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‘Bodies Bodies Bodies’ Review – a Gen Z whodunit

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Roar writer Ben Lewis reviews “Bodies Bodies Bodies”, a comedy whodunit that smartly satirises Gen Z and its toxic relationship with technology.

Today’s society, and many of its flaws, are intelligently critiqued in Halina Reijn’s “Bodies Bodies Bodies”, a satirical slasher and the latest contribution from A24’s seemingly endless winning streak of wacky and wonderful cinema. The film seemed to arrive at the right time too. In a summer rife with social media horror stories – Felicity Morris’ disturbing documentary “The Tinder Swindler”, and the terrifying revival of radical patriarchy and misogyny from Andrew Tate – “Bodies Bodies Bodies” bordered on being reassuring. Reassuring because Reijn, and ultimately, hopefully, its audiences, do realise how utterly toxic and downright dangerous social media can be.

The film begins with a lesbian couple – Sophie (Amandla Stenberg) and Bee (Maria Bakalova) – driving to Sophie’s friend David’s (Pete Davidson) lavish country mansion for the weekend, where they and four others – Jordan (Myha’la Herrold), Emma (Chase Sui Wonders), Alice (Rachel Sennott), and Greg (Lee Pace) – plan to booze and sniff their way through a ‘Hurricane Party’. Tensions run high within the group from the moment Sophie arrives, but before long this youthful posse is imbibing, and dancing along to noughties anthems. In a typical moment that makes you go “oh no” even though you’ve seen it a thousand times before, Sophie proposes a game of ‘bodies bodies bodies’; a game that sees one unknown person become a ‘murderer’, their sole aim being to, well, murder everyone else. The lights go off, and for the remainder of the movie, this increasingly spooky labyrinth of a house is lit only by phone flashlights and torches.

In what could be summarised as an extreme session of Chinese Whispers, its basic plot is pellucid; if you’ve come to this movie for a gore-some joyride, then your wishes will be granted. However, there is a subtext that is arguably more terrifying than the film’s conventionally frightening and tense moments. Where I believe the true horror of “Bodies Bodies Bodies” lies, is in its viciously intelligent comment on contemporary adolescence. Albeit irreverently, it addresses in its subtext the present phenomena – or perhaps epidemic – of ‘toxic technology’, and the herculean power – and its consequences – of social media. It is social media that is the true villain in this story. All misfortune the characters experience is unambiguously the fault of social media, as summarised excellently in a high-tension argument towards the end of act two, one that superbly ridicules today’s societies near-schizophrenic obsession with their online persona.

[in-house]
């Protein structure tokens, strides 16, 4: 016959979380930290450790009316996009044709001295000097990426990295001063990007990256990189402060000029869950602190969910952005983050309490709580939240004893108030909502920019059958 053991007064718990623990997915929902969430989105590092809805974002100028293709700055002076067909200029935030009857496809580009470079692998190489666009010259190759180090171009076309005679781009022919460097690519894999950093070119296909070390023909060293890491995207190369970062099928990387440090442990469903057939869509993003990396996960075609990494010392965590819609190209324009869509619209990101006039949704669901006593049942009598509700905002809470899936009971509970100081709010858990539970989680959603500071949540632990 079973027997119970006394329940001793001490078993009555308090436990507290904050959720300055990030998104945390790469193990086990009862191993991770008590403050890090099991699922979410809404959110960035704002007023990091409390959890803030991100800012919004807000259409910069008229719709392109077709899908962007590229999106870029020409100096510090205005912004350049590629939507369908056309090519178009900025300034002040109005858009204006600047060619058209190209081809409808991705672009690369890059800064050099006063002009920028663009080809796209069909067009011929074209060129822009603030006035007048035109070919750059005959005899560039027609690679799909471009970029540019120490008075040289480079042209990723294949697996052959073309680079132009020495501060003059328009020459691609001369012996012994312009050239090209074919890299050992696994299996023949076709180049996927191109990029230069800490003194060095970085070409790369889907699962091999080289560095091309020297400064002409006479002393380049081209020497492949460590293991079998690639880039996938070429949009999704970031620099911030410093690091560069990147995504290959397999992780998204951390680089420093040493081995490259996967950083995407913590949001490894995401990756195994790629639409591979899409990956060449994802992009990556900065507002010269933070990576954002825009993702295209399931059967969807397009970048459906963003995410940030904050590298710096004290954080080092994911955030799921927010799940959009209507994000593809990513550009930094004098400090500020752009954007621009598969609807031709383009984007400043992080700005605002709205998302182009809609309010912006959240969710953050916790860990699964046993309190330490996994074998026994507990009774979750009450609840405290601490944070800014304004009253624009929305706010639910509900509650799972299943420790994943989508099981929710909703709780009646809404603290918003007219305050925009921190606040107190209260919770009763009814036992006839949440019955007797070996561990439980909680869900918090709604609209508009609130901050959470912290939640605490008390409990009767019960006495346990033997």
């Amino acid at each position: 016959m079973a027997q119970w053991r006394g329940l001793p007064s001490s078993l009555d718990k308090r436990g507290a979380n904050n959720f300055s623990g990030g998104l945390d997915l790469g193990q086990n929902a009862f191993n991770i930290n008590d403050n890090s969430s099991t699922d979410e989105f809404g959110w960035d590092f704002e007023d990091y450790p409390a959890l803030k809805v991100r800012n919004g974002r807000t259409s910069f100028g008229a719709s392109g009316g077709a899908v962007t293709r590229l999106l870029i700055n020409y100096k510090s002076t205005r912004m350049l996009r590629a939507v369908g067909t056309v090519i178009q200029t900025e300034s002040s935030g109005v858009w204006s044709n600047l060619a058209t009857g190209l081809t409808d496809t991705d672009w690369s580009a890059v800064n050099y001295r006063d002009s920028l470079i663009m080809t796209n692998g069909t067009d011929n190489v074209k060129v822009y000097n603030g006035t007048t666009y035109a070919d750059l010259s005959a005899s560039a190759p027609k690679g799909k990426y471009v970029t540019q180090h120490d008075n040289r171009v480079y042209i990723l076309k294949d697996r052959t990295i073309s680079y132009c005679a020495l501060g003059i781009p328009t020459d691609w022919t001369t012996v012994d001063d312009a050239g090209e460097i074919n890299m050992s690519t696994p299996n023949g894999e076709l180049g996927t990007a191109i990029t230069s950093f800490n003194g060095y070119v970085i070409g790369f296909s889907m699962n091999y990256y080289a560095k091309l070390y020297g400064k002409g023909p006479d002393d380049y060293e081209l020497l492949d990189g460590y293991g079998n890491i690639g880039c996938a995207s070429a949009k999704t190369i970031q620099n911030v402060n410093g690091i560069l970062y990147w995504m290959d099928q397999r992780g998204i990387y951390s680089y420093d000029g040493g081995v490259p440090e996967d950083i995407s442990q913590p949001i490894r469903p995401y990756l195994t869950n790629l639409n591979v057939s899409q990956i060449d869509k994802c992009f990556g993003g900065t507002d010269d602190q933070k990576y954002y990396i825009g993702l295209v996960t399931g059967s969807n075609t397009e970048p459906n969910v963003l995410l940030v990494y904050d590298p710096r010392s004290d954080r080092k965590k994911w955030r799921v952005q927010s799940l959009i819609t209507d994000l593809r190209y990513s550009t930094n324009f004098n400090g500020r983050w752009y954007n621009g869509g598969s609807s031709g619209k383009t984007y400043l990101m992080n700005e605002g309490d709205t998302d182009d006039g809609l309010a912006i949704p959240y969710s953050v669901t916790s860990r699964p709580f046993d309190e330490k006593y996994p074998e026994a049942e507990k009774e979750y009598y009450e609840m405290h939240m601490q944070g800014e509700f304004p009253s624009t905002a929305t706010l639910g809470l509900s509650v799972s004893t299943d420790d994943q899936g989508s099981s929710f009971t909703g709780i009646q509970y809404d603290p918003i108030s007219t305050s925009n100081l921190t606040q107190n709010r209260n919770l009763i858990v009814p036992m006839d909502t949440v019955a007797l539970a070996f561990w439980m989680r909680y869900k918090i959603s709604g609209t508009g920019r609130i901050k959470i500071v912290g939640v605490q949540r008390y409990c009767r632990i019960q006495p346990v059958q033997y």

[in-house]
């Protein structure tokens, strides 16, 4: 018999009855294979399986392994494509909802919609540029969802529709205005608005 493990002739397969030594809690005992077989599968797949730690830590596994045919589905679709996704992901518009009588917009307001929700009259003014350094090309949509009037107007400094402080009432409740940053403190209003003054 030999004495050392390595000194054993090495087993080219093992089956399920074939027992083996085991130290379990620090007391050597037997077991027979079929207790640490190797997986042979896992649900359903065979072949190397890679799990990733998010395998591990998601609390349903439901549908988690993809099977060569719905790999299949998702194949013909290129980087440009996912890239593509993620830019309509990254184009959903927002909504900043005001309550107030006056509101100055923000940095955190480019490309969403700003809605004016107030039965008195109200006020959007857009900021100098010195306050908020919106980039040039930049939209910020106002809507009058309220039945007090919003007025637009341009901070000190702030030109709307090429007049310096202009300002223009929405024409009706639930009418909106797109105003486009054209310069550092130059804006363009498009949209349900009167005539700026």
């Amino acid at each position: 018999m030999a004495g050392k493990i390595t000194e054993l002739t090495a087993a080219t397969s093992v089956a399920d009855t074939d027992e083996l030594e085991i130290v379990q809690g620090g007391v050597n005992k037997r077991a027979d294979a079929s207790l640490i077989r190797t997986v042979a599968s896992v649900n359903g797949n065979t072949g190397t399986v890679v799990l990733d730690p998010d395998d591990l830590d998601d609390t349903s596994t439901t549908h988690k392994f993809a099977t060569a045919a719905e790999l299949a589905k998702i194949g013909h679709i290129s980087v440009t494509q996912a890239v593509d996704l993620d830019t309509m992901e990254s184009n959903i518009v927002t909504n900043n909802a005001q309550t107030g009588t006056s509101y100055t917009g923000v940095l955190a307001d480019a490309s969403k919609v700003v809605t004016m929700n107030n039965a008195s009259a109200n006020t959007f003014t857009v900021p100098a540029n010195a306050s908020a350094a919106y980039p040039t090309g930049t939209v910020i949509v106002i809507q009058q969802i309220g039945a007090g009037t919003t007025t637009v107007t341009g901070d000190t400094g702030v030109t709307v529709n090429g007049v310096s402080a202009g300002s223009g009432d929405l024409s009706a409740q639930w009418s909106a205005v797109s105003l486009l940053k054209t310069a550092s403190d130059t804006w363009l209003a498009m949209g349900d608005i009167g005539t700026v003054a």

Innovatively lit with iPhone flashlights and other creative practicals, and filmed with a handheld camera just as shaky as its subjects, (all of whom are budding thesps, other than Mr. Davidson), “Bodies Bodies Bodies” is baptised into the rapidly-growing family of independent movies. No, it is not a ground-breaking film, and I predict it will disappear into the infinite void of online streaming once its theatrical run concludes, but it is a film that discusses an important subtext, ultimately providing more evidence as to why new filmmakers should be trusted with the reigns. This is a fun movie, welcome to an array of audiences, and it is a hoot to watch in the cinema.

“Bodies Bodies Bodies” is not a mere whodunit, teen-slasher hybrid. It is a dread-inducing, yet mature portrait of contemporary youth and society, and how one mistake can influence and lure out the brainless, macabre panic of those affected. It is a painfully clear metaphor for the phenomenal ways in which social media dominates and influences our lives.

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